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Defendant was convicted of first degree murder and appealed a superior court judge's denial of his second motion for postconviction relief. At issue was whether the sidebar commentary defendant's counsel made to the trial judge during a pretrial hearing created an unlawful "appearance of impropriety," violated defendant's due process rights, and denied his Sixth Amendment right to counsel. The court held that the relevant circumstances did not disclose any "appearance of impropriety" sufficient to reverse the judgment and grant a new penalty phase where the court did not find an unacceptable risk that a reasonable observer would believe that bias influenced the trial judge. The court also held that the superior court judge did not violate defendant's due process rights where there was no evidence proving reliance on counsel's remarks. The court further held that defendant was not denied his Sixth Amendment right to counsel where there was no "complete" failure of counsel and defendant failed to establish actual prejudice sufficient to warrant relief. Accordingly, the judgment of the superior court was affirmed.Receive FREE Daily Opinion Summaries by Email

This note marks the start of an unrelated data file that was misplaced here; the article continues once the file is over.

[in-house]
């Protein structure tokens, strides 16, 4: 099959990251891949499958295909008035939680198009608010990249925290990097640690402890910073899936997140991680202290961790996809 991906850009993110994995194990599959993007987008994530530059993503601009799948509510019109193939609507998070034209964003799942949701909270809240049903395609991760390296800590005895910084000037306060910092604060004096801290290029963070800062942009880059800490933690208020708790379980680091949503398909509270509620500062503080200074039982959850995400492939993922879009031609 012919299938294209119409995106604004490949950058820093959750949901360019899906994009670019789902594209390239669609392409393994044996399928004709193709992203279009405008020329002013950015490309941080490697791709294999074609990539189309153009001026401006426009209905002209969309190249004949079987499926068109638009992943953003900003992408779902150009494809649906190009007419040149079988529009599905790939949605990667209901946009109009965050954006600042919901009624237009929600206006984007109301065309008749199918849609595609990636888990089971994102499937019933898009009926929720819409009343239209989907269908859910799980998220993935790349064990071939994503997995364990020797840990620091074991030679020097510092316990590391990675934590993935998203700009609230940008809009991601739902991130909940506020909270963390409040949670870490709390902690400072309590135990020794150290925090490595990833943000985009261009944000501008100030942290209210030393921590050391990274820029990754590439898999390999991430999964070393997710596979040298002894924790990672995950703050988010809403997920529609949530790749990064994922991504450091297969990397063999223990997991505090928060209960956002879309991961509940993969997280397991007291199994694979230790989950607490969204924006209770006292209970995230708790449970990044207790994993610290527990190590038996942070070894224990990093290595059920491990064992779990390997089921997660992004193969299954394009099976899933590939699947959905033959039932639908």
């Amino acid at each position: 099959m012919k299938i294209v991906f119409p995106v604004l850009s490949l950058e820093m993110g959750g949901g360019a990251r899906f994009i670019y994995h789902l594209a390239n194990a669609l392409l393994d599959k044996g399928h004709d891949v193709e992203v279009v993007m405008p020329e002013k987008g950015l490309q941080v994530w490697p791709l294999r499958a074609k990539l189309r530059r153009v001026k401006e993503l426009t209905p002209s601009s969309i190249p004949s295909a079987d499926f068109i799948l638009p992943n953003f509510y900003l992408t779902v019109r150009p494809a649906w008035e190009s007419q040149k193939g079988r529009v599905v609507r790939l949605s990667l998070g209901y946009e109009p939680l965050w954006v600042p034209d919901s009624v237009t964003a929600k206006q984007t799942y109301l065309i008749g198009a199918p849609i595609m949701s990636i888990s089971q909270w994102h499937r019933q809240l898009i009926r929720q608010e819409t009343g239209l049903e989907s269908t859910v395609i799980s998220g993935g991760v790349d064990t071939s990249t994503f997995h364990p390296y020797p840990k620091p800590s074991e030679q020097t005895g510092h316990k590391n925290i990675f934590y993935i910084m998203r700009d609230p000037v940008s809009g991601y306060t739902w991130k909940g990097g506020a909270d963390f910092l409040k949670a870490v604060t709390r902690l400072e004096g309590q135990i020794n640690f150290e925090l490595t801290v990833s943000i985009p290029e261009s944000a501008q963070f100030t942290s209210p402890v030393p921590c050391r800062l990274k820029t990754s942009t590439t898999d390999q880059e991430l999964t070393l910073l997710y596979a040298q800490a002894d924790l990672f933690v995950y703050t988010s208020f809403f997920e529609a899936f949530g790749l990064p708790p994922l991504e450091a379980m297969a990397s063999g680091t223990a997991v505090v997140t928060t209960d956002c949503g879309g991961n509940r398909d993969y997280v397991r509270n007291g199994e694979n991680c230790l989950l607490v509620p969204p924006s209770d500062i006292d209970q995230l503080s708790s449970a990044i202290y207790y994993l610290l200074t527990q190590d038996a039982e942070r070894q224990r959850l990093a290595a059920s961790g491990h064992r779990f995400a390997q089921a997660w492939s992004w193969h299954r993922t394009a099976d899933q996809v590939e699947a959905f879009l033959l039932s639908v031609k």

IN THE SUPREME COURT OF THE STATE OF DELAWARE
ROBERT W. JACKSON, III,
STATE OF DELAWARE,
No. 622, 2008
Court Below: Superior Court of
the State of Delaware in and for
New Castle County
Cr. ID No. 92003718D1
Submitted: March 2, 2011
Decided: May 17, 2011
Before STEELE, Chief Justice, HOLLAND, BERGER, JACOBS, Justices and
NOBLE, Vice Chancellor.*
Upon appeal from the Superior Court. AFFIRMED.
Thomas A. Foley and John S. Malik, Wilmington, Delaware; Billy H. Nolas
(argued), pro hac vice, Philadelphia, Pennsylvania for appellant.
Elizabeth R. McFarlan (argued) and Gregory E. Smith, Department of
Justice, Wilmington, Delaware for appellee.
STEELE, Chief Justice:
*Sitting by designation pursuant to Del. Const. Art. IV § 12.
In March 1993, a jury convicted Robert Jackson of first degree murder. In